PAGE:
Question about Midi Mod Wheel and Pitch Bend


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So I own a Casio CDP-130 keyboard. It outputs midi through usb. However, it doesn't have a pitch bend or mod wheel. I'm not really interested in installing my own and I've heard you can just buy a cheap midi controller and use its wheels to control the other keyboard (Casio). So since I couldn't find any standalone usb mod wheels, I've been thinking about buying a midi controller. Does anyone know if this method works? If it does, would I just plug the two keyboards into my laptop? Or would I have to buy a midi merger and somehow combine them into one input. Also, once I get both keyboards connected to my laptop, how would I go about programming the mod wheel? I don't have any software preference but I can't run FL Studio on my mac. So can you recommend a certain software that would allow me to use the mod wheel on the midi controller to affect the notes on the Casio keyboard? Sorry for my lack of Midi experience, I normally play classical piano.
Thanks,
Cool Guy
 
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I know there are apps for pitch bend and mod wheels but I'd rather use something more tactile, and my phone battery isn't great.
 

happyrat1

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You would just plug them both into the USB ports of your computer and use MIDI routing software to output the MIDI from the controller wheels to the Casio.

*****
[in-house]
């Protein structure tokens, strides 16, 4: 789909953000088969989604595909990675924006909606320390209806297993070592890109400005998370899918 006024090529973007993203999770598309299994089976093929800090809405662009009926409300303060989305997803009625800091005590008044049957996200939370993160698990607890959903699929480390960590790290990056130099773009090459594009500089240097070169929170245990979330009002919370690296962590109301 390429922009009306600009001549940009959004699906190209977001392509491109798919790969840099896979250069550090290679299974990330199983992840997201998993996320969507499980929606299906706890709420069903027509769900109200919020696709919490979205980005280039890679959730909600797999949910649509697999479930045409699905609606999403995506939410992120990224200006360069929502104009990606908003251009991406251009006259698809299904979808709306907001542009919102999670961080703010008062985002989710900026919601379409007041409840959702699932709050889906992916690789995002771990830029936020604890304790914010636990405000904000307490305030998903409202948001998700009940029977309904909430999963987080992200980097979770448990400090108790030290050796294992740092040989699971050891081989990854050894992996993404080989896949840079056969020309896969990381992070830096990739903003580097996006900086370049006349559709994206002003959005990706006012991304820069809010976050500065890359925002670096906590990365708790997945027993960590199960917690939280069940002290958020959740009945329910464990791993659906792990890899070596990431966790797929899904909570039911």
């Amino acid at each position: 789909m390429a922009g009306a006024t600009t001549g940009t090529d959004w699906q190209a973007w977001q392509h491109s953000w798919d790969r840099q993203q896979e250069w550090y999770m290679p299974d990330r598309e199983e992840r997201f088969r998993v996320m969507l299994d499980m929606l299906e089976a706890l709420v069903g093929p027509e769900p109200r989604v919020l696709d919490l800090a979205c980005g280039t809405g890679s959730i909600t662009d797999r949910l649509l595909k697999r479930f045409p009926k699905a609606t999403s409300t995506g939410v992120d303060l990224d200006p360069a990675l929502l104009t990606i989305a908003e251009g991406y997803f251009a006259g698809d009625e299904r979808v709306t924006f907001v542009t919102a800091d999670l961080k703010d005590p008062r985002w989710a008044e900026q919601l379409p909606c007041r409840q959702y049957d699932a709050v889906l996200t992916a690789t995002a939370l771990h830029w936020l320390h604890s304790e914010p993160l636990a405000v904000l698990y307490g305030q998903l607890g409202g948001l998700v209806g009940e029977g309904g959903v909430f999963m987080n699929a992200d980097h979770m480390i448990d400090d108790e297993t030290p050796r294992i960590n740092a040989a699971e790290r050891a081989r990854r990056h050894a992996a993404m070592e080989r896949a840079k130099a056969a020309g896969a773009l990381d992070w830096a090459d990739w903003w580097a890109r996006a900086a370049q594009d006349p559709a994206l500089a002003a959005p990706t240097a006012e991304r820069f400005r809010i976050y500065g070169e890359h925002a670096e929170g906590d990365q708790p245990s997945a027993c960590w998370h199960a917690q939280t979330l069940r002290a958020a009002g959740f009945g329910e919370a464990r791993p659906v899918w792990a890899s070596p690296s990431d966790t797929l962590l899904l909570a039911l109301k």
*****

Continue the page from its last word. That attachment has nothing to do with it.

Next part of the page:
Just do a google search on freeware MIDI routing software and a few will turn up.

Gary ;)
 
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So I can input midi into my Casio? I'll test this now.
 
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Nice!
I download a program and routed my launchpad into the keyboard. The launchpad sends notes I guess to the keyboard. Does that mean if I do the same using a midi controller, the pitch wheel will change the pitch on the piano? Also, I believe mod wheels are configurable so how would I change the mod wheel to control vibrato instead of velocity or vice versa?
 

happyrat1

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You'll have to configure the controller to send the CC# for the effect you want to use and you'll have to check the MIDI specs on your Casio to make sure it can recognize that particular effect.

Gary ;)
 

SeaGtGruff

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One thing you need to be aware of is that a given keyboard might not respond to certain types of MIDI messages. Be sure to check the MIDI Implementation Chart for your keyboard to see which MIDI messages it responds to.

Fortunately, the CDP-130 does respond to both Pitch Bend and Modulation messages; but I brought this up for the benefit of others who might think about getting a MIDI controller to use with their keyboard. :)